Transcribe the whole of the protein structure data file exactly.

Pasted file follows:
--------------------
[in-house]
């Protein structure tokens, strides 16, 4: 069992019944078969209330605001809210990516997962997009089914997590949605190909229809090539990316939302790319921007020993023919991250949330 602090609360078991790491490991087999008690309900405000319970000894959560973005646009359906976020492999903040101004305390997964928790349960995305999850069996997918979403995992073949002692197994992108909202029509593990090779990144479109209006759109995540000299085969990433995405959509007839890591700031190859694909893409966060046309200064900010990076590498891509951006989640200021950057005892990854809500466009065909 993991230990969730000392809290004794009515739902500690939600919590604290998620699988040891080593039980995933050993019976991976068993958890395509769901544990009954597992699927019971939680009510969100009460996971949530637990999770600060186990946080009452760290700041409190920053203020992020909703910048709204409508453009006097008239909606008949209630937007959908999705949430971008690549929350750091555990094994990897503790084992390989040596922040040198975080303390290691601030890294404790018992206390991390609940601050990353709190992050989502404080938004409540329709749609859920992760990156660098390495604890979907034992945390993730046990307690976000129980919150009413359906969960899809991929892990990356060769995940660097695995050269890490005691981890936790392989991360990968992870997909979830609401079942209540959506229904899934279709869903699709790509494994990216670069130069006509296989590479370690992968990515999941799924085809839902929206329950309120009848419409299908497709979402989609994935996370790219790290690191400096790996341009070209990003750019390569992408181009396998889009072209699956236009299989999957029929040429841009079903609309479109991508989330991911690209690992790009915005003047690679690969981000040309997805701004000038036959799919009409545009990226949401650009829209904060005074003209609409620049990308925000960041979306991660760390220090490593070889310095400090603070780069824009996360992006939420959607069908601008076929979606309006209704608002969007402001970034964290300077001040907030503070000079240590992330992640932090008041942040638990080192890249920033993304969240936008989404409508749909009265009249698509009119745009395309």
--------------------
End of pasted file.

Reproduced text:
[in-house]
């Protein structure tokens, strides 16, 4: 069992019944078969209330605001809210990516997962997009089914997590949605190909229809090539990316939302790319921007020993023919991250949330 602090609360078991790491490991087999008690309900405000319970000894959560973005646009359906976020492999903040101004305390997964928790349960995305999850069996997918979403995992073949002692197994992108909202029509593990090779990144479109209006759109995540000299085969990433995405959509007839890591700031190859694909893409966060046309200064900010990076590498891509951006989640200021950057005892990854809500466009065909 993991230990969730000392809290004794009515739902500690939600919590604290998620699988040891080593039980995933050993019976991976068993958890395509769901544990009954597992699927019971939680009510969100009460996971949530637990999770600060186990946080009452760290700041409190920053203020992020909703910048709204409508453009006097008239909606008949209630937007959908999705949430971008690549929350750091555990094994990897503790084992390989040596922040040198975080303390290691601030890294404790018992206390991390609940601050990353709190992050989502404080938004409540329709749609859920992760990156660098390495604890979907034992945390993730046990307690976000129980919150009413359906969960899809991929892990990356060769995940660097695995050269890490005691981890936790392989991360990968992870997909979830609401079942209540959506229904899934279709869903699709790509494994990216670069130069006509296989590479370690992968990515999941799924085809839902929206329950309120009848419409299908497709979402989609994935996370790219790290690191400096790996341009070209990003750019390569992408181009396998889009072209699956236009299989999957029929040429841009079903609309479109991508989330991911690209690992790009915005003047690679690969981000040309997805701004000038036959799919009409545009990226949401650009829209904060005074003209609409620049990308925000960041979306991660760390220090490593070889310095400090603070780069824009996360992006939420959607069908601008076929979606309006209704608002969007402001970034964290300077001040907030503070000079240590992330992640932090008041942040638990080192890249920033993304969240936008989404409508749909009265009249698509009119745009395309």